A therapy using fecal matter to combat a bad bug in the gut will now be regulated by the federal government, to the consternation of some physicians.
The bug is Clostridium difficile, or C. diff, and the therapy involves infusing a watered-down bit of a donor's feces into the patient's digestive tract through a tube down the mouth or nose or into the colon.
The Food and Drug Administration announced this spring that it hasn't approved fecal transplantation for therapeutic use and that doctors must apply for permission to deploy it as an “investigational new drug.”
This may lead to paperwork before and after use of the therapy and could have a chilling effect on an excellent treatment, said Dr. Mark Rupp, chief of the division of infectious diseases at the University of Nebraska Medical Center.
“Unfortunately, it puts up a major regulatory hurdle and barrier for doctors” who want to use it, Rupp said.
Dr. Dan Diekema, director of the University of Iowa's infectious diseases division, agreed with Rupp's assessment: “I'm concerned about it because I'm worried that it will limit people's access to this critically important procedure.” He said he was unaware of any adverse events from using the procedure.
The treatment had been used increasingly to combat C. diff, a bacteria that has presented a growing challenge and is a classic example of the potential problems that come with antibiotic use. Scientists say the use of antibiotics for dental procedures and other purposes sometimes clears many forms of bacteria out of the gut and opens the digestive tract to invasion by C. diff.
C. diff causes repeated bouts of bloody diarrhea and can bring on dehydration, damage the colon and even lead to death. The federal Centers for Disease Control and Prevention says C. diff is “at historically high levels” and is linked to 14,000 deaths annually in the United States.
Although physicians typically conquer the bug in a patient with specific antibiotics, in some cases C. diff is antibiotic-resistant. Rupp and other Nebraskan physicians happily reported early last year that they were defeating antibiotic-resistant C. diff by infusing into the patient's gut fecal matter watered down by saline solution. Typically that fecal matter, which is a brown liquid by the time it's infused, is obtained from a spouse or other loved one.
The FDA maintains that “controlled trials are needed to demonstrate the safety and effectiveness” of the fecal therapy. The FDA said the treatment also is being considered for use against inflammatory bowel disease and other disorders.
Dr. Alex Hewlett, a UNMC assistant professor of medicine, said his institution has used the fecal therapy on 17 patients for whom antibiotics against C. diff failed. Fecal therapy worked for 15, a success rate of 88 percent.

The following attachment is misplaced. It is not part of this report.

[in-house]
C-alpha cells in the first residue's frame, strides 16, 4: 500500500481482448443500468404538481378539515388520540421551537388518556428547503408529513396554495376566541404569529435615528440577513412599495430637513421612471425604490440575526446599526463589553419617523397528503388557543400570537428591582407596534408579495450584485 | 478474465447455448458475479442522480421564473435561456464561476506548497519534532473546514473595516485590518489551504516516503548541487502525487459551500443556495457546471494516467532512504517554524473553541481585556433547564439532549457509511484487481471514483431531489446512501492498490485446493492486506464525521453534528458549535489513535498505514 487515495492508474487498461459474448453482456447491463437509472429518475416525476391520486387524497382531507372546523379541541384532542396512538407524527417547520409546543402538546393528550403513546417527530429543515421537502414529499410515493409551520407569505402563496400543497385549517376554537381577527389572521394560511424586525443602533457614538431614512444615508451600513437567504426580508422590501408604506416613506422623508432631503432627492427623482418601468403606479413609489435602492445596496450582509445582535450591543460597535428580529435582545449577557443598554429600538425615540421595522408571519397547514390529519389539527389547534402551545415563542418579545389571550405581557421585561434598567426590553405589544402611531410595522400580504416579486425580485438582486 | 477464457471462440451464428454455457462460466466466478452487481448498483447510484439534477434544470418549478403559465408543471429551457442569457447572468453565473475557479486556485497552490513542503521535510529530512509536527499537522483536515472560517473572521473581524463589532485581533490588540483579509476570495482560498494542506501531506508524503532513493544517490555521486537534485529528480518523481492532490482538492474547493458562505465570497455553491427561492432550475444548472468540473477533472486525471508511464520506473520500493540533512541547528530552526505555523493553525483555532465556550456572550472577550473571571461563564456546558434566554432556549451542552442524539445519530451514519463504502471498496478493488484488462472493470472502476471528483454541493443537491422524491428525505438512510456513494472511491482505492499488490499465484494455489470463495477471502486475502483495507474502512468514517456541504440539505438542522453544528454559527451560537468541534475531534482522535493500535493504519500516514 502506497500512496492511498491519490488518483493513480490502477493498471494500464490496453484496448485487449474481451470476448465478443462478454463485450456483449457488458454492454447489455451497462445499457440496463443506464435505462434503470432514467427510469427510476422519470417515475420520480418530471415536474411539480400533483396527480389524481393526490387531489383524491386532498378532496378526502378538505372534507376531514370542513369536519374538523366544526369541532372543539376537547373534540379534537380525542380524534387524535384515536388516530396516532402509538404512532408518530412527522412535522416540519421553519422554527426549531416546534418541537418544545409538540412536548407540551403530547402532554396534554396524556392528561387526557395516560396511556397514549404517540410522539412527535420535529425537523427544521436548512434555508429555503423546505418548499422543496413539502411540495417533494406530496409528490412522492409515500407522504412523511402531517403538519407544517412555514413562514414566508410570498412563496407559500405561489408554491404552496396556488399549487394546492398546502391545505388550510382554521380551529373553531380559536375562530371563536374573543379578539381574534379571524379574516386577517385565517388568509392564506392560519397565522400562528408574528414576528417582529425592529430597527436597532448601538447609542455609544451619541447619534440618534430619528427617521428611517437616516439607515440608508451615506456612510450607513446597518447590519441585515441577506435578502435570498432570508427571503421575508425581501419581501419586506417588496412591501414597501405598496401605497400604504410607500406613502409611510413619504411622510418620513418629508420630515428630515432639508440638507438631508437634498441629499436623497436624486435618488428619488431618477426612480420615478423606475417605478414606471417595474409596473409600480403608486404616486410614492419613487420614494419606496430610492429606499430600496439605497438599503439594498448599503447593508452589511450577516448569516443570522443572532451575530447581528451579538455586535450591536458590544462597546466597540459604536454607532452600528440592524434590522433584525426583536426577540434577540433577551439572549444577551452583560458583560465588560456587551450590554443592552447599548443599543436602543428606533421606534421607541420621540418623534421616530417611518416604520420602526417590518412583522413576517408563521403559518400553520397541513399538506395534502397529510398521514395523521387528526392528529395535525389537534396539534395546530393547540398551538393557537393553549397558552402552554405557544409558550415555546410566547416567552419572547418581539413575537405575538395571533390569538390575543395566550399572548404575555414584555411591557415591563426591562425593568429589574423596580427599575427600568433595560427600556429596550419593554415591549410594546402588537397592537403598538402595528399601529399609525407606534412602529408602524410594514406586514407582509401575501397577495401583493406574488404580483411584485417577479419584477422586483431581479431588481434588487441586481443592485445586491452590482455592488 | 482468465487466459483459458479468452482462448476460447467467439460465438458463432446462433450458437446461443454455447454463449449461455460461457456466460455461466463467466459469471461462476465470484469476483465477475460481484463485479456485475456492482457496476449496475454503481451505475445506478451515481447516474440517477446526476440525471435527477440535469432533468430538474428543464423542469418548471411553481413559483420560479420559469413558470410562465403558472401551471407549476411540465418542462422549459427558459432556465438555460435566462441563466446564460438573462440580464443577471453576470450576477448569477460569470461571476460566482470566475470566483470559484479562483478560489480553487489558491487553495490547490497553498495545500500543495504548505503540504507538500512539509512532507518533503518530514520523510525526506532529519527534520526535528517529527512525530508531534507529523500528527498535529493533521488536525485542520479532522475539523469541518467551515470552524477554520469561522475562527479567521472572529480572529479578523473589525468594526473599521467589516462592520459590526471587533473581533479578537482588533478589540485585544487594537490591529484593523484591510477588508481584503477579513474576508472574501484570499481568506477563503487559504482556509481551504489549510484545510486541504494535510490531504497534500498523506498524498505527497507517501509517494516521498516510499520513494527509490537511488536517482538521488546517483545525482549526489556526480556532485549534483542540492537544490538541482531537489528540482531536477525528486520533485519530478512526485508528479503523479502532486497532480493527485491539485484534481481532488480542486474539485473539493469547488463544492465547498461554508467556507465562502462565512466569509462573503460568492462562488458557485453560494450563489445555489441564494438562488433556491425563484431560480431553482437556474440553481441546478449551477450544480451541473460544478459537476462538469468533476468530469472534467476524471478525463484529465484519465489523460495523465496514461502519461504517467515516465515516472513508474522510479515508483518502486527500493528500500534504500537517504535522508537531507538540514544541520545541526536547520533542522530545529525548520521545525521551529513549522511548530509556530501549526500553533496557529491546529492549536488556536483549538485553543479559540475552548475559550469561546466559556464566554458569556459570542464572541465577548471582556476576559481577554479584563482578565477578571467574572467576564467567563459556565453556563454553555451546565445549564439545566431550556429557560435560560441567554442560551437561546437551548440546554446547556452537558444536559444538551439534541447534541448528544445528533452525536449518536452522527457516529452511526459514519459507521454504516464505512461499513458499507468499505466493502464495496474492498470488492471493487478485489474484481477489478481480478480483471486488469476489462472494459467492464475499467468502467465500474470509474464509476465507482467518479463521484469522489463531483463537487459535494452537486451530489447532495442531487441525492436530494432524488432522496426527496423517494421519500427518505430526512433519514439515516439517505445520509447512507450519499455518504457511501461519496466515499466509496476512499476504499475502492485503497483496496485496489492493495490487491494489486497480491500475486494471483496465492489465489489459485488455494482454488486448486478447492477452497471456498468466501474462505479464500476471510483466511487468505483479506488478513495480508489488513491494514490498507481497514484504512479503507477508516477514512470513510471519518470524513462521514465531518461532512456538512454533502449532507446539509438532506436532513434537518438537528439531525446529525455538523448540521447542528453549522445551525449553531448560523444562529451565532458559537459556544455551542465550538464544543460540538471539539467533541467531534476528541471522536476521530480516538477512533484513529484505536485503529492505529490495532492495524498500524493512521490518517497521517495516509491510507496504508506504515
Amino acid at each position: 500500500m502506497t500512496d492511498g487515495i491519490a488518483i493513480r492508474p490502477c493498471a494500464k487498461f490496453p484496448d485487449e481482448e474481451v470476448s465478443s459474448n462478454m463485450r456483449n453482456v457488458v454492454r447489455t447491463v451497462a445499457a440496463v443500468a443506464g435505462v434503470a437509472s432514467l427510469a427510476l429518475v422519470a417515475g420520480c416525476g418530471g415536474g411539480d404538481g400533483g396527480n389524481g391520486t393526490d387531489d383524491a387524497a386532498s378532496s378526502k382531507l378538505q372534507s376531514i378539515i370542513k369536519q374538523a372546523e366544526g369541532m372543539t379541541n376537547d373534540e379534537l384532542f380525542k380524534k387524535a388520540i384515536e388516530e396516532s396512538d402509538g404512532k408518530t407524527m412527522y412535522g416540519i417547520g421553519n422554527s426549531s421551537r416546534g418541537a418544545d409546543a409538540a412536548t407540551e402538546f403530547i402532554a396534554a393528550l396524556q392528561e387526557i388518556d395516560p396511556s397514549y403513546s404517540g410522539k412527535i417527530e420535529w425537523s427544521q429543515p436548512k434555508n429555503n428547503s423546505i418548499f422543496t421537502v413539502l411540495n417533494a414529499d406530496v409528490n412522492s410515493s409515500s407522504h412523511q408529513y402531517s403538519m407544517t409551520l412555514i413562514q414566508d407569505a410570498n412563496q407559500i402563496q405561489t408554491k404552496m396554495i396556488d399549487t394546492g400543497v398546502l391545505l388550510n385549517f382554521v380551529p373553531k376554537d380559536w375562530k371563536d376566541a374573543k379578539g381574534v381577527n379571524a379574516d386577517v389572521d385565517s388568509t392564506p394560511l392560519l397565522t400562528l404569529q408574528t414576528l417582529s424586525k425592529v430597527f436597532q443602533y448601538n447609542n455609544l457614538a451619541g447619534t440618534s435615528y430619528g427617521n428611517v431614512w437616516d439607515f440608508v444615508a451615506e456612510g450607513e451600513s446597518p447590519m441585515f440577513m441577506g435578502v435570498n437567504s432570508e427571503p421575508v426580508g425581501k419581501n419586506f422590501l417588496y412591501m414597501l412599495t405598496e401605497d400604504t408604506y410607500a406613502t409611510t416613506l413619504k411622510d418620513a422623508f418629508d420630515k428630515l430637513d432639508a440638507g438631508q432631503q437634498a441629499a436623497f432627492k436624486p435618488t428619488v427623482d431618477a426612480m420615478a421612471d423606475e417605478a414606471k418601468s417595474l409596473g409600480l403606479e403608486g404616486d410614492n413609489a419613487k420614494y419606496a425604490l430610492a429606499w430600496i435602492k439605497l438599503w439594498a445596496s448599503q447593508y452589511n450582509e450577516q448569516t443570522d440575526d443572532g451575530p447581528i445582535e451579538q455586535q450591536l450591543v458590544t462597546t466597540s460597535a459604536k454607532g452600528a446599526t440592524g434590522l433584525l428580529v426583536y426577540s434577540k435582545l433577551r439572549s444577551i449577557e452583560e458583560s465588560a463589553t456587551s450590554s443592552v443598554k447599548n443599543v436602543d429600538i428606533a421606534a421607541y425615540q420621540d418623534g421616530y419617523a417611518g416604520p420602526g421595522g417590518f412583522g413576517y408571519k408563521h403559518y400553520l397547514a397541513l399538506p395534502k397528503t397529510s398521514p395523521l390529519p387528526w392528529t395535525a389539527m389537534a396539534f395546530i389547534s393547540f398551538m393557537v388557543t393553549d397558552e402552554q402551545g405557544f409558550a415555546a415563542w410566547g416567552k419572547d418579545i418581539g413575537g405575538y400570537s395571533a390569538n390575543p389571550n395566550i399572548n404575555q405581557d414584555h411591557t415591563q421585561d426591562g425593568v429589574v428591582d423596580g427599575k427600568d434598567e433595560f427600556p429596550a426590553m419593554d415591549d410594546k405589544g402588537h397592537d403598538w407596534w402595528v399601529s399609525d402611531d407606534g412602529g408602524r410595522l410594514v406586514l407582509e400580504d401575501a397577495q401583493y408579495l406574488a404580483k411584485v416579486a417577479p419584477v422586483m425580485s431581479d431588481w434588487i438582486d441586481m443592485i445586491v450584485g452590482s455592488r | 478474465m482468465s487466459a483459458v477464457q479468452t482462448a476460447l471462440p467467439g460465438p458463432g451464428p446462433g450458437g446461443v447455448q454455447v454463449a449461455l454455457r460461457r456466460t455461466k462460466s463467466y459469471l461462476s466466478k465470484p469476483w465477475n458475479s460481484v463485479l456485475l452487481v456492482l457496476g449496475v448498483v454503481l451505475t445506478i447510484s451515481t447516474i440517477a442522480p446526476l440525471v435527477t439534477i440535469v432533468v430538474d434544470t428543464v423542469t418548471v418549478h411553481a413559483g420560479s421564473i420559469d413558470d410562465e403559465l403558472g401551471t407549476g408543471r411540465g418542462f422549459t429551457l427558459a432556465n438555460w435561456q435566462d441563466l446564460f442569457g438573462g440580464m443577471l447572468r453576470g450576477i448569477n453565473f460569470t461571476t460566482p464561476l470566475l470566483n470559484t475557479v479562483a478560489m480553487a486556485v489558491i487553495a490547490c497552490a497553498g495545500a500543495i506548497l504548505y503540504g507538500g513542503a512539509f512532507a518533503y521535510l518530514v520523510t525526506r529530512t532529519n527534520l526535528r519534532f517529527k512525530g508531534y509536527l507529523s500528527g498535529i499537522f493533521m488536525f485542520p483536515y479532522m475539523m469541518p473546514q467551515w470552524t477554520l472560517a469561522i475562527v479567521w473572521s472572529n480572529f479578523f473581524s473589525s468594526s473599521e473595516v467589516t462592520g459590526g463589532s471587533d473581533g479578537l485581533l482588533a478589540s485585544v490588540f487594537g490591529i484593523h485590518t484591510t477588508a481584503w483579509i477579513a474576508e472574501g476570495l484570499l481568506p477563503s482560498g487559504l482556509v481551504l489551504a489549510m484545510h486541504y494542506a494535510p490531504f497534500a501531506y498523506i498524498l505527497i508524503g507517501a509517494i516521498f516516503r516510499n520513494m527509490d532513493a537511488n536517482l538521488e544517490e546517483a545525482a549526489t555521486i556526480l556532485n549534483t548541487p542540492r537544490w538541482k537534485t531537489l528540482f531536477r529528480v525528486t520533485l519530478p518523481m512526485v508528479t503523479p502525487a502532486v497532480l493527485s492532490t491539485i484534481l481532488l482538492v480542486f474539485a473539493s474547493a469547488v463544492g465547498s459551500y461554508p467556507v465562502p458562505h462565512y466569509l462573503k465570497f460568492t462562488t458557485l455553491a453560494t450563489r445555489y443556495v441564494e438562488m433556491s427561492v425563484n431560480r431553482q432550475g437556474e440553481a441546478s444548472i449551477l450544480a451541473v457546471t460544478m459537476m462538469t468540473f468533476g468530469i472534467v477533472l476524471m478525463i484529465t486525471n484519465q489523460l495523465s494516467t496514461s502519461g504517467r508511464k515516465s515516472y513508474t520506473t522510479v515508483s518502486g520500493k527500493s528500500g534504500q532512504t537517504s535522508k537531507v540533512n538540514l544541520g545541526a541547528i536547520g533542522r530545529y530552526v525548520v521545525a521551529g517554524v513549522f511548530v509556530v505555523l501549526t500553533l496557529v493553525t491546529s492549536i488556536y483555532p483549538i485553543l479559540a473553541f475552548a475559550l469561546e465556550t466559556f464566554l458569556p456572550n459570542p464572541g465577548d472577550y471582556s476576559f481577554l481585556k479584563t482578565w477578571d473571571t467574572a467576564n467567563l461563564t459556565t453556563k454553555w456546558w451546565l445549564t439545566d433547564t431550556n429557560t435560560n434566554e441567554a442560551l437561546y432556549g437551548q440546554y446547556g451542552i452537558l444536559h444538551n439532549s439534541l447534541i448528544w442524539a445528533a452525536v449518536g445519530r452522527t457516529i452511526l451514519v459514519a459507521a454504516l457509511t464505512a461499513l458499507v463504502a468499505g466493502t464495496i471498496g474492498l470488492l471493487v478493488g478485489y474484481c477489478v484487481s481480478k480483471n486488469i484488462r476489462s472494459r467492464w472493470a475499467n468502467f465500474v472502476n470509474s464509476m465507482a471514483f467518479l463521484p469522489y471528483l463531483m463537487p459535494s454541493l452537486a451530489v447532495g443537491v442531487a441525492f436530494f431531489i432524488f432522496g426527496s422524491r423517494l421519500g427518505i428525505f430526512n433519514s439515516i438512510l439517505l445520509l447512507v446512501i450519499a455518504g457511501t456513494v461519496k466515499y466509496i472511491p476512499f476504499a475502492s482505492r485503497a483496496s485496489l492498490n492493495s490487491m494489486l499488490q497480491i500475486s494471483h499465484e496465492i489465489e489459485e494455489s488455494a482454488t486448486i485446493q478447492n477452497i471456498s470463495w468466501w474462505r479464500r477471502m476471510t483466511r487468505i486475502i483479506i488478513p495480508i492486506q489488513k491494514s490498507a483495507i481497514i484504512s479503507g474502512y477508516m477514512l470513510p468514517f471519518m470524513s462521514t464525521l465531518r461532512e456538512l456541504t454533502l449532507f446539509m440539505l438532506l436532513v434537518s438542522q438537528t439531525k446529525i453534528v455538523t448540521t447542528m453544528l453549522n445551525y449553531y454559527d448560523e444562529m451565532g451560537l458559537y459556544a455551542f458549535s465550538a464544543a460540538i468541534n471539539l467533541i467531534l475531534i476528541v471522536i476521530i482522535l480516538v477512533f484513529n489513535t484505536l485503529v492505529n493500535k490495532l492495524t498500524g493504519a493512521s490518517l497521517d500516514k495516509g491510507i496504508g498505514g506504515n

Hewlett, who monitors fecal therapy at UNMC, said he hopes the FDA clarifies what must be done. He has three patients scheduled to receive fecal transplants within the next three weeks, he said, and he'll probably have to delay them.
The FDA has offered an emergency phone number for doctors to use in cases in which patients desperately need the therapy. It's not clear what the FDA will require, though, for approval.
At UNMC and the University of Iowa, fecal donor blood and stool samples are tested to make sure they don't have hepatitis, HIV, C. diff, salmonella or other diseases. UNMC's Hewlett said testing and obtaining results can take one or two days.
Dr. Daniel DeMarco, director of digestive disease technology at the Baylor Health Care System in Texas, said his institution stopped doing fecal transplants late last year when it became aware the FDA was looking into it. DeMarco said he was disappointed when he had to stop, but understood the FDA's concerns. He had used the therapy with five patients, and four overcame C. diff, he said.
“I think the FDA's doing their job,” said DeMarco, who is a governor with the American College of Gastroenterology. He said the FDA doesn't want fecal transplants “done everywhere by everybody” for unconventional reasons.
DeMarco said he believed the FDA could approve a therapy as an investigational new drug within a couple of hours, and the paperwork could come later. But it's extra work, he said, and some institutions might not have the resources to go through the additional steps.
Dr. Marvin Bittner, infectious disease specialist at the Creighton University School of Medicine, said he hasn't used that form of therapy, but believes physicians should be able to evaluate treatments without FDA regulations and delays.
The literature supporting fecal transplant's effectiveness is impressive, he said. Costs associated with fecal transplants are only several hundred dollars, he said, while a high-powered drug to fight C. diff, fidaxomicin, can cost $3,000 to $4,000. There are less expensive drugs, too, that are frequently effective.
But Bittner pointed out that Omaha investor Warren Buffett said last weekend that health care costs in the United States make up more than 17 percent of the American economy, a higher share than in other nations.
“Maybe in the United Kingdom they aren't as interested in regulating a person's stool,” Bittner said.
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